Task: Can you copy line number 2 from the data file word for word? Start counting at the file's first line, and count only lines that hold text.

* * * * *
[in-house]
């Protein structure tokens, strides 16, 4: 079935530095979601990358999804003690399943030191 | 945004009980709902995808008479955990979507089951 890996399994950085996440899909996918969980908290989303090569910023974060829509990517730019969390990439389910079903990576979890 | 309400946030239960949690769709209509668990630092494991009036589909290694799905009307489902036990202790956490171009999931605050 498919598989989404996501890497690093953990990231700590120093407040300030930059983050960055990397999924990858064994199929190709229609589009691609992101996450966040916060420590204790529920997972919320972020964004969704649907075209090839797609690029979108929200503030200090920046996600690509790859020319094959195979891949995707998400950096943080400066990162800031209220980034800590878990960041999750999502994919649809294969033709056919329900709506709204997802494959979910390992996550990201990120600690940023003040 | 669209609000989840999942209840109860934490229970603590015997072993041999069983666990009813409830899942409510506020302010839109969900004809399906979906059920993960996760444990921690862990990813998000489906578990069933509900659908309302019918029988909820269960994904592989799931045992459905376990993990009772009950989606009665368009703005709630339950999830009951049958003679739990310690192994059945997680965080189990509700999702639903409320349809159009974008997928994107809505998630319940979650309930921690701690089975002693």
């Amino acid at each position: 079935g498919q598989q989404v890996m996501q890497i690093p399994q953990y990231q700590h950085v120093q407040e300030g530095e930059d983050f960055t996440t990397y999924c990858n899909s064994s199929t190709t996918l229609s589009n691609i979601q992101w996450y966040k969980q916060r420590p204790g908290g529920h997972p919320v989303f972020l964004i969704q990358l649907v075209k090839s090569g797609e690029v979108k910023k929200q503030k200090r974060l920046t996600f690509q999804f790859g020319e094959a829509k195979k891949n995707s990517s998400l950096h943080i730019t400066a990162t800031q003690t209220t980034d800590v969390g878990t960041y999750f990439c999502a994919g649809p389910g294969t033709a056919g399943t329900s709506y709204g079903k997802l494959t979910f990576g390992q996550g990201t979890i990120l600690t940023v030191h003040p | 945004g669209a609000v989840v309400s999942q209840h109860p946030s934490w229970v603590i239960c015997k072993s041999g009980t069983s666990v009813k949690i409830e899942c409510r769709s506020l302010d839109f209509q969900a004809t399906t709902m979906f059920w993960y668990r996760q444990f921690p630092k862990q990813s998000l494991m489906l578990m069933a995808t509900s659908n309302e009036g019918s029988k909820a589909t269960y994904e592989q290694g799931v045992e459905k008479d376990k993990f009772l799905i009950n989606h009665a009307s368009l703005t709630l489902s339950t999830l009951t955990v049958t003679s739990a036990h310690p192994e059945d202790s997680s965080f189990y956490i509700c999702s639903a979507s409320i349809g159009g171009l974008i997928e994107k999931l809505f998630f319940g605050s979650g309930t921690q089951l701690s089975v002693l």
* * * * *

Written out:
């Protein structure tokens, strides 16, 4: 079935530095979601990358999804003690399943030191 | 945004009980709902995808008479955990979507089951 890996399994950085996440899909996918969980908290989303090569910023974060829509990517730019969390990439389910079903990576979890 | 309400946030239960949690769709209509668990630092494991009036589909290694799905009307489902036990202790956490171009999931605050 498919598989989404996501890497690093953990990231700590120093407040300030930059983050960055990397999924990858064994199929190709229609589009691609992101996450966040916060420590204790529920997972919320972020964004969704649907075209090839797609690029979108929200503030200090920046996600690509790859020319094959195979891949995707998400950096943080400066990162800031209220980034800590878990960041999750999502994919649809294969033709056919329900709506709204997802494959979910390992996550990201990120600690940023003040 | 669209609000989840999942209840109860934490229970603590015997072993041999069983666990009813409830899942409510506020302010839109969900004809399906979906059920993960996760444990921690862990990813998000489906578990069933509900659908309302019918029988909820269960994904592989799931045992459905376990993990009772009950989606009665368009703005709630339950999830009951049958003679739990310690192994059945997680965080189990509700999702639903409320349809159009974008997928994107809505998630319940979650309930921690701690089975002693």